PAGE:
Tag Archives: Hot

European hot chocolate

It’s Valentine’s Day. Time for the obligatory dark chocolate fix. I have just the thing.

I first encountered European-style hot chocolate on a cold July day in St. Petersburg, towards the end of my summer abroad there. Classes were done for the day, and I was wending my way back through downtown towards the dorms. It was the height of the White Nights, and Nevsky Prospekt was choked with tourists. I ducked down a side street, looking for a quiet spot to kill some time before dinner.

After a little wandering, I came across a rather sterile-looking cafe–obviously part of a chain. The decor was spare and oppressively beige, but it seemed inoffensive enough, and there was a long but briskly moving line of customers. I went in and scanned the menu for something warm and familiar-sounding. Bingo: горячий шоколад. Hot chocolate. I ordered and claimed a seat at the window.

I was expecting a big steaming mug of what we Americans call “hot chocolate,” but is really hot cocoa: light and milky and just the tiniest bit grainy, meant to be consumed in great desperate gulps. Instead, a surly girl in an apron came to my table and plunked down a tiny cup on a tiny saucer with a tiny spoon. In the cup was a thick espresso-colored elixir, quivering like pudding. When I took a sip, the chocolate clung to the rim and to my lips. The flavor was deeper and bolder than any hot cocoa I’d ever had. I sat at the window, lapping chocolate from the side of the cup as slowly as I could, until it was gone. And then I made it my mission to consume as much hot chocolate as possible before the summer ended.

In the years since, I’ve had really good European drinking chocolate only a handful of times, and never cheaply. Recently my friends and I stumbled across a hip new chocolate shop in the Mission district, where I had a barely-espresso-sized cup of drinking chocolate that was perfectly rich, bittersweet and elegant–and cost nearly $6. That spurred me to look for a homemade alternative, and I’m happy to report that European hot chocolate is dead simple to make. All it takes is whole milk, top-quality chocolate (I’m a Scharffen Berger girl, but use whatever you like), and a few focused minutes of whisking. Et voila, a decadent chocolate treat for four–which is especially convenient if, like me, you’re grappling with a Valentine’s Day that snuck up behind you and pounced.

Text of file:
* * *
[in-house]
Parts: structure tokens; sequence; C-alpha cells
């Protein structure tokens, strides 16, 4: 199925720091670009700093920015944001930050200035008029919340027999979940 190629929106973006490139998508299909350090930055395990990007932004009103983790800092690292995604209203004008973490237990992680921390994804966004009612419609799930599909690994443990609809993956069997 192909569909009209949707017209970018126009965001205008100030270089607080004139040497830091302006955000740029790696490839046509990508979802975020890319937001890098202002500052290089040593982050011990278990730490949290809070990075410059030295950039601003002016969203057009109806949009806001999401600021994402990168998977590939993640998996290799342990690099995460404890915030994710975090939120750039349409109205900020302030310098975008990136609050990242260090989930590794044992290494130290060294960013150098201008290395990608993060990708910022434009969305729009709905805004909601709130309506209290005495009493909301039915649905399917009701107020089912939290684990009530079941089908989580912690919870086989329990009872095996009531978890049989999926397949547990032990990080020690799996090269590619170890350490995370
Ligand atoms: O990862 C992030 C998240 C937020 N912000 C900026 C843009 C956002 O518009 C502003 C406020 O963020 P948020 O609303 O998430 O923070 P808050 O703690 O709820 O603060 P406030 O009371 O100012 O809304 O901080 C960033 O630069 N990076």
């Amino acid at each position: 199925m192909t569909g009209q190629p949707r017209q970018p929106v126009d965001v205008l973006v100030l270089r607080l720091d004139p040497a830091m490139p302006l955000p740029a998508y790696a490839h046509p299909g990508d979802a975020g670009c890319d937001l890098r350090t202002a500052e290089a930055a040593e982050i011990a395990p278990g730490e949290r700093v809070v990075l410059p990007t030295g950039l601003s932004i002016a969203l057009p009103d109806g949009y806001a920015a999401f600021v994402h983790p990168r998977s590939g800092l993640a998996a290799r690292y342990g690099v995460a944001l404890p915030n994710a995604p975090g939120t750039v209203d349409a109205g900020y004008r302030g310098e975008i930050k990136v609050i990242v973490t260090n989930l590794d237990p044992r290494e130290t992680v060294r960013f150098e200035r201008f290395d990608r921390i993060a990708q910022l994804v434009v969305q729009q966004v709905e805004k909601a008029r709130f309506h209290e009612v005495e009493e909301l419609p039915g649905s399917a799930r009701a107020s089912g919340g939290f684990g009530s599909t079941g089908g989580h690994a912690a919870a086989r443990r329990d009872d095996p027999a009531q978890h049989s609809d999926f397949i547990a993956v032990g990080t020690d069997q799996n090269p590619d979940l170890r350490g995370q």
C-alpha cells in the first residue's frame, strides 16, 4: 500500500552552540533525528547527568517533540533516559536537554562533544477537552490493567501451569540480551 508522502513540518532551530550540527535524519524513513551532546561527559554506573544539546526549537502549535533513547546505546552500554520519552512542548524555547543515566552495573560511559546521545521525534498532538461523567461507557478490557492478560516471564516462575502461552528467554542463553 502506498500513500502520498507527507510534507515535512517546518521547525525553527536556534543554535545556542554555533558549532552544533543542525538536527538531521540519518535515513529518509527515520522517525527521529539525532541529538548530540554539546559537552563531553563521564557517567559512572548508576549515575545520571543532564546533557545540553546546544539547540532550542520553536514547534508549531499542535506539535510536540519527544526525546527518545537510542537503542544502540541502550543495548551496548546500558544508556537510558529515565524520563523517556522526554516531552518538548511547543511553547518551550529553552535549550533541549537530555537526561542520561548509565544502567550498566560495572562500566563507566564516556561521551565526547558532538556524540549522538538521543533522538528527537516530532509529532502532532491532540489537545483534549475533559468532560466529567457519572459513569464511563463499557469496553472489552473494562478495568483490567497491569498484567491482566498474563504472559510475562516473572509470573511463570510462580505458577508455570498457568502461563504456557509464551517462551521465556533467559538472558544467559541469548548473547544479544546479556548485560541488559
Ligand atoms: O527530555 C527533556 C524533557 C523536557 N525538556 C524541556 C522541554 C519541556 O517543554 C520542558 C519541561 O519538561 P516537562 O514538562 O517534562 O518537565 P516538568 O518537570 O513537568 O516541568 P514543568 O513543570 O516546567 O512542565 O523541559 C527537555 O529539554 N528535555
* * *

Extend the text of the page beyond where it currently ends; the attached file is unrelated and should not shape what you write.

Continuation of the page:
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Tom yum

I have the flu. Third time this year I’ve been sick.

Sad trombone.

So, for the third time this year, I made a powerful, brothy soup to combat the bug. This time my weapon of choice was tom yum, or Thai hot and sour soup. It’s fiery, sharp, and a little bit sweet–terrific stuff, even if you’re the picture of health.

Where Chinese-style hot and sour soup uses white pepper and vinegar, tom yum gets its punch from red chili and a trio of tart aromatics: kaffir lime leaves, lemongrass and lime juice. Some recipes add a small amount of sugar, which I think works well to offset the aggressiveness of the other flavors.

My favorite Thai restaurant does a simple vegetable tom yum that I love: straw mushrooms and baby corn in a lipstick-red broth, topped with cilantro sprigs. I tried to duplicate that here, with some degree of success. Working from this base recipe, you could include your favorite soup vegetables–carrots, broccoli and cabbage work beautifully–or add chicken or shrimp for a more substantial meal.

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